DHC-3 Otter Archive Master Index

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c/n 332

CF-MEX
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c/n 332

CF-MEX

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Entries preceded by date are extracts from Canadian Department of Transport archives.

13-Mar-1960. Application for Certificate of Registration for DHC-3 by Eastern Provincial Airways Ltd., Gander, NL.

14-Mar-1960. Allotment CF-MEX DHC-3 msn 332 to de Havilland Aircraft Company of Canada Ltd., Downsview, ON.

14-Apr-1960. Certificate of Airworthiness #8163 issued.

14-Apr-196.0 Certificate of Registration #23002 issued to Eastern Provincial Airways Ltd., Gander, NL.

• CF-MEX Eastern Provincial Airways, Gander, NL. Delivered 20-Apr-1960.

• CF-MEX Leased to Greenlandair (Gronlandsfly A/S), Sondrestrom, Greenland. Circa Apr / May-1960.

Total time: At 13-Mar-1961 489 hours.

Accident: On a small lake north of Sondrestrom, Greenland. 29-Aug-1961. An in-flight fire caused the pilot to force land on the lake. No passengers injured but the pilot Jim Roe subsequently succumbed to the injuries caused by burns received as he beached the aircraft whilst saving the passengers. Further information below.

• CF-MEX Cancelled from Canadian Civil Aircraft Register, 30-Nov-1967.

Destroyed by fire

Otter 332 was delivered to Eastern Provincial Airways of Gander, Newfoundland on 20th April 1960, registered CF-MEX. Marsh Jones, in his book on Eastern Provincial Airways (EPA) entitled 'The Little Airline that Could', describes the delivery: “On April 21st I took delivery of a new Otter from de Havilland in Toronto. The aircraft was on amphibious floats and was destined for Greenland.  A single refuelling stop was made at Moncton, then on to Gander for a total flying time of eleven hours”.

In 1958 EPA had been asked by the Danish Government to provide an air service in Greenland, performing ice reconnaissance, aerial photography and survey work. A Canso was sent to Greenland for this purpose. In 1960 the airline was engaged to supply aircraft, men and facilities for regular passenger service in Greenland, using both Canso and Otter aircraft. These aircraft were operated under lease to Greenlandair (Gronlandsfly A/S) but were flown and maintained by EPA personnel.

Services were to be flown throughout the year, on floats in summer and wheel-skis in winter.

As Marsh Jones describes in his book: “Our most interesting operation involved the requirement for two Otters and one Canso to carry out internal flying operations in southwest Greenland. The three aircraft, Otter CF-LEA (286) flown by Jack Kielley, Otter CF-MEX flown by Ian Massie and Canso CF-CRP flown by Ben Rivard and Paul Bjerg, together with supporting maintenance crews and spares, departed Gander 26th April 1960 with refuelling stops at Goose, Knob lake, Fort Chimo, Frobisher, Cape Dyer and arrived Sondrestrom, Greenland the following day. All aircraft were amphibious, allowing them to operate from the runway at Sondrestrom and on water at the coastal points. The crews were accommodated in the SAS Hotel in Sondrestrom and the Greenland Trade Hotel in Godthaab.”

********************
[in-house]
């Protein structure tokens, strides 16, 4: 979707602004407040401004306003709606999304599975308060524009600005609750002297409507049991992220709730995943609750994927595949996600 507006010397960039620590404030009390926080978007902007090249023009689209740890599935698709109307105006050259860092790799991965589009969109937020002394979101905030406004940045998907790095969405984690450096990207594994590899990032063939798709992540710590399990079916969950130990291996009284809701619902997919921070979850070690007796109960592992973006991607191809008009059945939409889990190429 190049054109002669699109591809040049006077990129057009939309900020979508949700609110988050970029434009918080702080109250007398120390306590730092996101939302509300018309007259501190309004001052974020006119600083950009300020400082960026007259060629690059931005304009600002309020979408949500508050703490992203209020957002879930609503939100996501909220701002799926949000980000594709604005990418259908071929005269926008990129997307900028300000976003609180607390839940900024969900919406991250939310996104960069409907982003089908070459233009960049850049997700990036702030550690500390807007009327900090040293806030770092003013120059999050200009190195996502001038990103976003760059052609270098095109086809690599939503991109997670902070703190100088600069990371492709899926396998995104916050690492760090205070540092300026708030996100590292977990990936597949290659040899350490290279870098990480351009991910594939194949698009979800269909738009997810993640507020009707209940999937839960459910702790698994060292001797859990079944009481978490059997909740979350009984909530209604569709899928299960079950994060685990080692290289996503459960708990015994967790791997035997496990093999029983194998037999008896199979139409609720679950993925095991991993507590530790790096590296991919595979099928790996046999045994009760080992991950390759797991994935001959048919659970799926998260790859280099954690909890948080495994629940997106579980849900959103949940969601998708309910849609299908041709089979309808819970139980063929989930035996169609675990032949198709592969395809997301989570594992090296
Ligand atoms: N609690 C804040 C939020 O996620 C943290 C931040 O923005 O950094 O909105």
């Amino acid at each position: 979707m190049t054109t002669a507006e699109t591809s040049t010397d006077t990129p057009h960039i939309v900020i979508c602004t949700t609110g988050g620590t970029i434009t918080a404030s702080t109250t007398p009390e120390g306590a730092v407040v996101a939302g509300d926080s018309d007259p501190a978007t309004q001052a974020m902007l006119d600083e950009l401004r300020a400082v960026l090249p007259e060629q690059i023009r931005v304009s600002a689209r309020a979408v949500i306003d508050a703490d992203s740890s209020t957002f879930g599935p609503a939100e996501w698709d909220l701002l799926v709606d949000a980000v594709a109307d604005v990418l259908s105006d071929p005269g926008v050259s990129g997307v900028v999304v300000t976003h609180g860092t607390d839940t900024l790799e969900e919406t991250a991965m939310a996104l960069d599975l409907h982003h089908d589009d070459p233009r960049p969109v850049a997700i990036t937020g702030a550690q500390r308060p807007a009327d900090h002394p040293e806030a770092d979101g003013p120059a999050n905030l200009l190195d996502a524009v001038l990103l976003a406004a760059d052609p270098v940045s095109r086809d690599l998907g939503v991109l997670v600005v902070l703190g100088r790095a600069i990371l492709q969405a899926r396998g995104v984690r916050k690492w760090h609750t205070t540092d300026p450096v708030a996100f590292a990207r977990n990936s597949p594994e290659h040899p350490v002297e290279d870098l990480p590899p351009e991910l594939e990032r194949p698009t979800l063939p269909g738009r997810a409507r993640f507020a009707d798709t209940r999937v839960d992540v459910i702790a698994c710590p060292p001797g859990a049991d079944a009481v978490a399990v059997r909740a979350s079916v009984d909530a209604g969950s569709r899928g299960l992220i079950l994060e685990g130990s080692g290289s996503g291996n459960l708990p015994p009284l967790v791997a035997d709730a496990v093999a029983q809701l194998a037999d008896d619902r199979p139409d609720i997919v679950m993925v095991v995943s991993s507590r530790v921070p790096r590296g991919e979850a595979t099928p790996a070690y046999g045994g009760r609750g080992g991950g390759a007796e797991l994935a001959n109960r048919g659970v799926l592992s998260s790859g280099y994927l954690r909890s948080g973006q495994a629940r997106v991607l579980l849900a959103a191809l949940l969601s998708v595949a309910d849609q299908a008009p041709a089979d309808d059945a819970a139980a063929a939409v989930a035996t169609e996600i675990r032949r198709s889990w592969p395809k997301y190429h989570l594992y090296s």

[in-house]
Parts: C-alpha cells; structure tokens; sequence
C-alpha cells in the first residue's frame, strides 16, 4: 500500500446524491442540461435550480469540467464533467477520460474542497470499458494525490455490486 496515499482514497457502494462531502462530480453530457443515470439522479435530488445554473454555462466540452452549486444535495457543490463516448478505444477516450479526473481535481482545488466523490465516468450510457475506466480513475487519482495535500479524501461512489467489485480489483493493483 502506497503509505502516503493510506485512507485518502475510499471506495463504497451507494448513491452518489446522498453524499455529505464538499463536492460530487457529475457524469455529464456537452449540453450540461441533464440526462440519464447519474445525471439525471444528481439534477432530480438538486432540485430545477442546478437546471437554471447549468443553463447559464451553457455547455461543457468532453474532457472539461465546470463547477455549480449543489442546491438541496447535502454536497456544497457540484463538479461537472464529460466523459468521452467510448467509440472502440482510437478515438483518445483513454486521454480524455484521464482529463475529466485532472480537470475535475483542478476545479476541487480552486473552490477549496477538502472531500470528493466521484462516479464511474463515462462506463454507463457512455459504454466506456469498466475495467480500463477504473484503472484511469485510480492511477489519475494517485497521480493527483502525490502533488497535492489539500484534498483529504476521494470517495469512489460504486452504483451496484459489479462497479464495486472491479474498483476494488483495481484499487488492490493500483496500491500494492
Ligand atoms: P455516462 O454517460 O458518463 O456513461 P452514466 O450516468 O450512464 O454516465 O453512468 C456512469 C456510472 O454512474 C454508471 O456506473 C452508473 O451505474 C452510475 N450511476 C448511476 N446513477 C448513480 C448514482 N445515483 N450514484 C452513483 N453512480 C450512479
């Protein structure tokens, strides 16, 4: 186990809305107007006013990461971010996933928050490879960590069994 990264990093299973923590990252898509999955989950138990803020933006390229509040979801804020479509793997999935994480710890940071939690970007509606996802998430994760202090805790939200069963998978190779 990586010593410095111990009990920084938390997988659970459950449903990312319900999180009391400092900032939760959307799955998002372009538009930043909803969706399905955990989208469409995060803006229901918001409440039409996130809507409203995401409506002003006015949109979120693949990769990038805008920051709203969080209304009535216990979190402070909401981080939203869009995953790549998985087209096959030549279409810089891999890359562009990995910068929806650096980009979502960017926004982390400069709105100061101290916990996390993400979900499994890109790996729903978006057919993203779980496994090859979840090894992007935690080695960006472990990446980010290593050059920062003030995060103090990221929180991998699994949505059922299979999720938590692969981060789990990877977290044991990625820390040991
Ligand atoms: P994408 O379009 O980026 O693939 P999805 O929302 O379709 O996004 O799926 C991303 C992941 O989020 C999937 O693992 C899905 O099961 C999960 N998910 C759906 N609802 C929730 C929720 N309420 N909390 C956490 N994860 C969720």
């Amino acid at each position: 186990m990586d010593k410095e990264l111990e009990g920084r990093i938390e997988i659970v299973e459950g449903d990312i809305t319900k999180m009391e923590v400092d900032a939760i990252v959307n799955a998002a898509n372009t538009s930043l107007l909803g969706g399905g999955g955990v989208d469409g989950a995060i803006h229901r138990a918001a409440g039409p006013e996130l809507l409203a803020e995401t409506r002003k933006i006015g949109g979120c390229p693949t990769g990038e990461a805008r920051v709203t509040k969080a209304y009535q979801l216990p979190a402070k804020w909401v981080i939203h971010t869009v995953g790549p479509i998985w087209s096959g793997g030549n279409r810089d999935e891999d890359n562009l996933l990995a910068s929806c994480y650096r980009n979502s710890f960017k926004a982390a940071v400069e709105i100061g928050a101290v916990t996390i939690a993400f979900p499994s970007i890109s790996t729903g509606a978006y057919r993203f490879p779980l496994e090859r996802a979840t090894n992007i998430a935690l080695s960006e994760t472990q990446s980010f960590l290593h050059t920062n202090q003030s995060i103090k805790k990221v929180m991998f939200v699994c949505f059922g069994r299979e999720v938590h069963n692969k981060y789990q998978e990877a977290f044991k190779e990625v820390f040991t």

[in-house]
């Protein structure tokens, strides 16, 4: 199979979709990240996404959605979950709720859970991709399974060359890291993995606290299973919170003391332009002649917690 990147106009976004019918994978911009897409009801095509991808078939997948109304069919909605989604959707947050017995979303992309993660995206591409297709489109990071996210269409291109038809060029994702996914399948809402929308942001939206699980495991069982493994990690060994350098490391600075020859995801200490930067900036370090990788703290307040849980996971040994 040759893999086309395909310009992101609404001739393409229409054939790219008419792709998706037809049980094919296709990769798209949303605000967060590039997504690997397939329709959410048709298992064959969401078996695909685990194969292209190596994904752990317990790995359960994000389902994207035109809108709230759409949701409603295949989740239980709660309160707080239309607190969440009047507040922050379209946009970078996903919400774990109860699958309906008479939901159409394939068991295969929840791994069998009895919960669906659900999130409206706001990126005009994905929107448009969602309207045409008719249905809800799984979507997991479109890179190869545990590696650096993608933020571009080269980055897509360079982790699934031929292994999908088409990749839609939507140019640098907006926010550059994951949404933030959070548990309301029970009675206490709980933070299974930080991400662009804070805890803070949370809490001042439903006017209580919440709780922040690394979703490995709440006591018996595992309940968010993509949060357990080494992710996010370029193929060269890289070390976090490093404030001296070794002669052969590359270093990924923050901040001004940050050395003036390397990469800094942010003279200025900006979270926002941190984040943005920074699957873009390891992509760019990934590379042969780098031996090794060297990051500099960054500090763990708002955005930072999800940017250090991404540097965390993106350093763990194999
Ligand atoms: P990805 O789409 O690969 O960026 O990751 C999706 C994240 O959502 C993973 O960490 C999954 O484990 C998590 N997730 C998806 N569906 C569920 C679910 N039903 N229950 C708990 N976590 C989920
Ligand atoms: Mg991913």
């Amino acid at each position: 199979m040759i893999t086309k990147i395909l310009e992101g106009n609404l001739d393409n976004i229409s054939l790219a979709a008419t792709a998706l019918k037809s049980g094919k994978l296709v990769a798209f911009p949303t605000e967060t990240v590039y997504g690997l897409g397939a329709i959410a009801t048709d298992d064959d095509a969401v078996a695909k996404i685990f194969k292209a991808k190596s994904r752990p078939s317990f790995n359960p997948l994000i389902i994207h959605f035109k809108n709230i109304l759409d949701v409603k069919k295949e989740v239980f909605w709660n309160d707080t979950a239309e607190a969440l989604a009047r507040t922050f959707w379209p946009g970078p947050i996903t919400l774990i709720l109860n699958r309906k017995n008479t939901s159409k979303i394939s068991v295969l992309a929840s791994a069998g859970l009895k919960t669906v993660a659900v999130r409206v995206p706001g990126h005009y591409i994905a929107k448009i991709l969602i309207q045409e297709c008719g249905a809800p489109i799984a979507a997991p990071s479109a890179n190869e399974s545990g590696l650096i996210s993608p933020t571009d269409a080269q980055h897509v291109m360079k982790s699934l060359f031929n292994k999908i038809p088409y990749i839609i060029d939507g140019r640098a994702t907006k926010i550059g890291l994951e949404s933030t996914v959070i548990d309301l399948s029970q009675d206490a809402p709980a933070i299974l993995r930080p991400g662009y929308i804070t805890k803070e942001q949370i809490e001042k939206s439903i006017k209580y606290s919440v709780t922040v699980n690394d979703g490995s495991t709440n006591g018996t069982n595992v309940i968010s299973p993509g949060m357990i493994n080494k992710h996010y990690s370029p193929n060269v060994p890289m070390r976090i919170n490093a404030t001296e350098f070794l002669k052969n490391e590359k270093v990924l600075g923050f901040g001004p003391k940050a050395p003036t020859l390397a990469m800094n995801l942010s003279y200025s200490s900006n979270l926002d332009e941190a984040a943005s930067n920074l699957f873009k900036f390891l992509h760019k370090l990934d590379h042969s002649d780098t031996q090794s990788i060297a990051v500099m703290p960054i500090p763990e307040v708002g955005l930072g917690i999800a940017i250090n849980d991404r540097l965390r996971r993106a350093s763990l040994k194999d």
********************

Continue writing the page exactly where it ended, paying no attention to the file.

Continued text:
The Otters were used for scheduled passenger traffic but occasionally flew search and rescue and ambulance flights. The area of operation covered the west coast of Greenland from Upernavik in the north, to Julienehab in the south, and included the airports at Sondrestom and Narssarssuaq, from where connections to Denmark were possible. The Canso was used between Sondrestrom and the capital of Godthaab, while the Otters linked in to the outlying communities, 13 towns and settlements in all, such places as Holsteinborg, Egedesminde, Christianshab, Jakobshavn and Godhavn. The Otters were based at Sondrestrom. During the winter, the operations would occasionally include places as far north as Qutdligssat, Umanaq and Upernavik. During the summer seasons, the aircraft were based in Egedesminde for short periods, operating shuttle flights between the towns in Disco Bay.

Otter CF-MEX, following its delivery to Greenland in April 1960, continued to fly there until it crashed at a small lake just north of Sondrestrom on 29th August 1961. An in-flight fire broke out due to a leak in the carburettor. The pilot made an emergency landing on the lake. None of the passengers was injured, but the pilot was thrown under the Otter as he beached it and sustained serious burns. He was airlifted to hospital in Montréal but sadly died of his injuries. The pilot's name was Jim Rowe, who had been the pilot of EPA Otter CF-GCV (2) when it made its dramatic forced landing on Lower Savage Island, Northwest Territories on 14th October 1958, as already described. He was awarded the Queen's Commendation for Valuable Services in the Air for his actions in saving the passengers of CF-MEX during the forced landing in Greenland. The Otter itself was destroyed by the fire.

Full history up to 2005 courtesy of Karl E Hayes © from DHC-3 Otter - A History (CD-ROM 2005)